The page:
Any root only command is a good enough test for this. The command should run succesfully after re-providing your users password for sudo access.

Reverting a yum transaction & controlling auto-updates for yum-cron with excludes

Hey, so a customer was running yum-cron, the Redhat version of Canoninical’s unattended upgrades. An auto update for a package ran, which actually broke their backend.

# yum history info 172
Loaded plugins: replace, rhnplugin
This system is receiving updates from RHN Classic or Red Hat Satellite.
Transaction ID : 172
Begin time     : Sat May  6 05:45:29 2017
Begin rpmdb    : 742:11fcb243cc5701b9d2293d90cb4161e5edc34bb8
End time       :            05:45:31 2017 (2 seconds)
End rpmdb      : 742:0afbbf517315f18985b2d01d4c2e5250caf0afb5
User           : root <root>
Return-Code    : Success
Transaction performed with:
    Installed     rpm-4.11.3-21.el7.x86_64                @rhel-x86_64-server-7
    Installed     yum-3.4.3-150.el7.noarch                @rhel-x86_64-server-7
    Installed     yum-metadata-parser-1.1.4-10.el7.x86_64 @anaconda/7.1
    Installed     yum-rhn-plugin-2.0.1-6.1.el7_3.noarch   @rhel-x86_64-server-7
Packages Altered:
    Updated php56u-pecl-xdebug-2.5.1-1.ius.el7.x86_64 @rackspace-rhel-x86_64-server-7-ius
    Update                     2.5.3-1.ius.el7.x86_64 @rackspace-rhel-x86_64-server-7-ius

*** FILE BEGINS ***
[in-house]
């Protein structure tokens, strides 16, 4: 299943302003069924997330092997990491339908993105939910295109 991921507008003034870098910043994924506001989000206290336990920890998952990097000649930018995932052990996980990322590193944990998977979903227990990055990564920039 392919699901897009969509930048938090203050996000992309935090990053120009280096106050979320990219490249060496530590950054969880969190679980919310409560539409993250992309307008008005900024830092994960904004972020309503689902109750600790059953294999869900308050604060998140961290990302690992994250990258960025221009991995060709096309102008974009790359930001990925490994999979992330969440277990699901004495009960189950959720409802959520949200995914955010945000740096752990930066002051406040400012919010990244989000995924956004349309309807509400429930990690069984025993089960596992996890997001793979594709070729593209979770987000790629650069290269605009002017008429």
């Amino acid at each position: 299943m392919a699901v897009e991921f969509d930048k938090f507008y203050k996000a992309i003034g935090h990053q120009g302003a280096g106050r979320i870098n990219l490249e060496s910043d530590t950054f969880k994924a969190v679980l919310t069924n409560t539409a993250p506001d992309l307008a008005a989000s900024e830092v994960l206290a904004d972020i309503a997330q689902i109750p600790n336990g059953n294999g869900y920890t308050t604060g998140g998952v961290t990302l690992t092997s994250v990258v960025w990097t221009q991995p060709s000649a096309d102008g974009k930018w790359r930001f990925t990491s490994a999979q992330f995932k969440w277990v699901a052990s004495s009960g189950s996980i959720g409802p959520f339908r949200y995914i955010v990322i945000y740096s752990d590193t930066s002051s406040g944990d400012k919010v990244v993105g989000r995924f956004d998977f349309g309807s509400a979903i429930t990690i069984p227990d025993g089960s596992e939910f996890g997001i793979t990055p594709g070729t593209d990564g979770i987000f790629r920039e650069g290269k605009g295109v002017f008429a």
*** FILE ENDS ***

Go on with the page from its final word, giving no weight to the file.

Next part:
history info

The customer asked us to reverse the transaction, so I did, this was quite simple to do;

[[email protected] user]# yum history undo 172
Loaded plugins: replace, rhnplugin
This system is receiving updates from RHN Classic or Red Hat Satellite.
Undoing transaction 172, from Sat May  6 05:45:29 2017
    Updated php56u-pecl-xdebug-2.5.1-1.ius.el7.x86_64 @rackspace-rhel-x86_64-server-7-ius
    Update                     2.5.3-1.ius.el7.x86_64 @rackspace-rhel-x86_64-server-7-ius
Resolving Dependencies
--> Running transaction check
---> Package php56u-pecl-xdebug.x86_64 0:2.5.1-1.ius.el7 will be a downgrade
---> Package php56u-pecl-xdebug.x86_64 0:2.5.3-1.ius.el7 will be erased
--> Finished Dependency Resolution

Dependencies Resolved

 Package                                                  Arch                                         Version                                               Repository                                                                Size
 php56u-pecl-xdebug                                       x86_64                                       2.5.1-1.ius.el7                                       rackspace-rhel-x86_64-server-7-ius                                       205 k

Transaction Summary
Downgrade  1 Package

Total download size: 205 k
Is this ok [y/d/N]: y
Downloading packages:
Delta RPMs disabled because /usr/bin/applydeltarpm not installed.
php56u-pecl-xdebug-2.5.1-1.ius.el7.x86_64.rpm                                                                                                                                                                        | 205 kB  00:00:00
Running transaction check
Running transaction test
Transaction test succeeded
Running transaction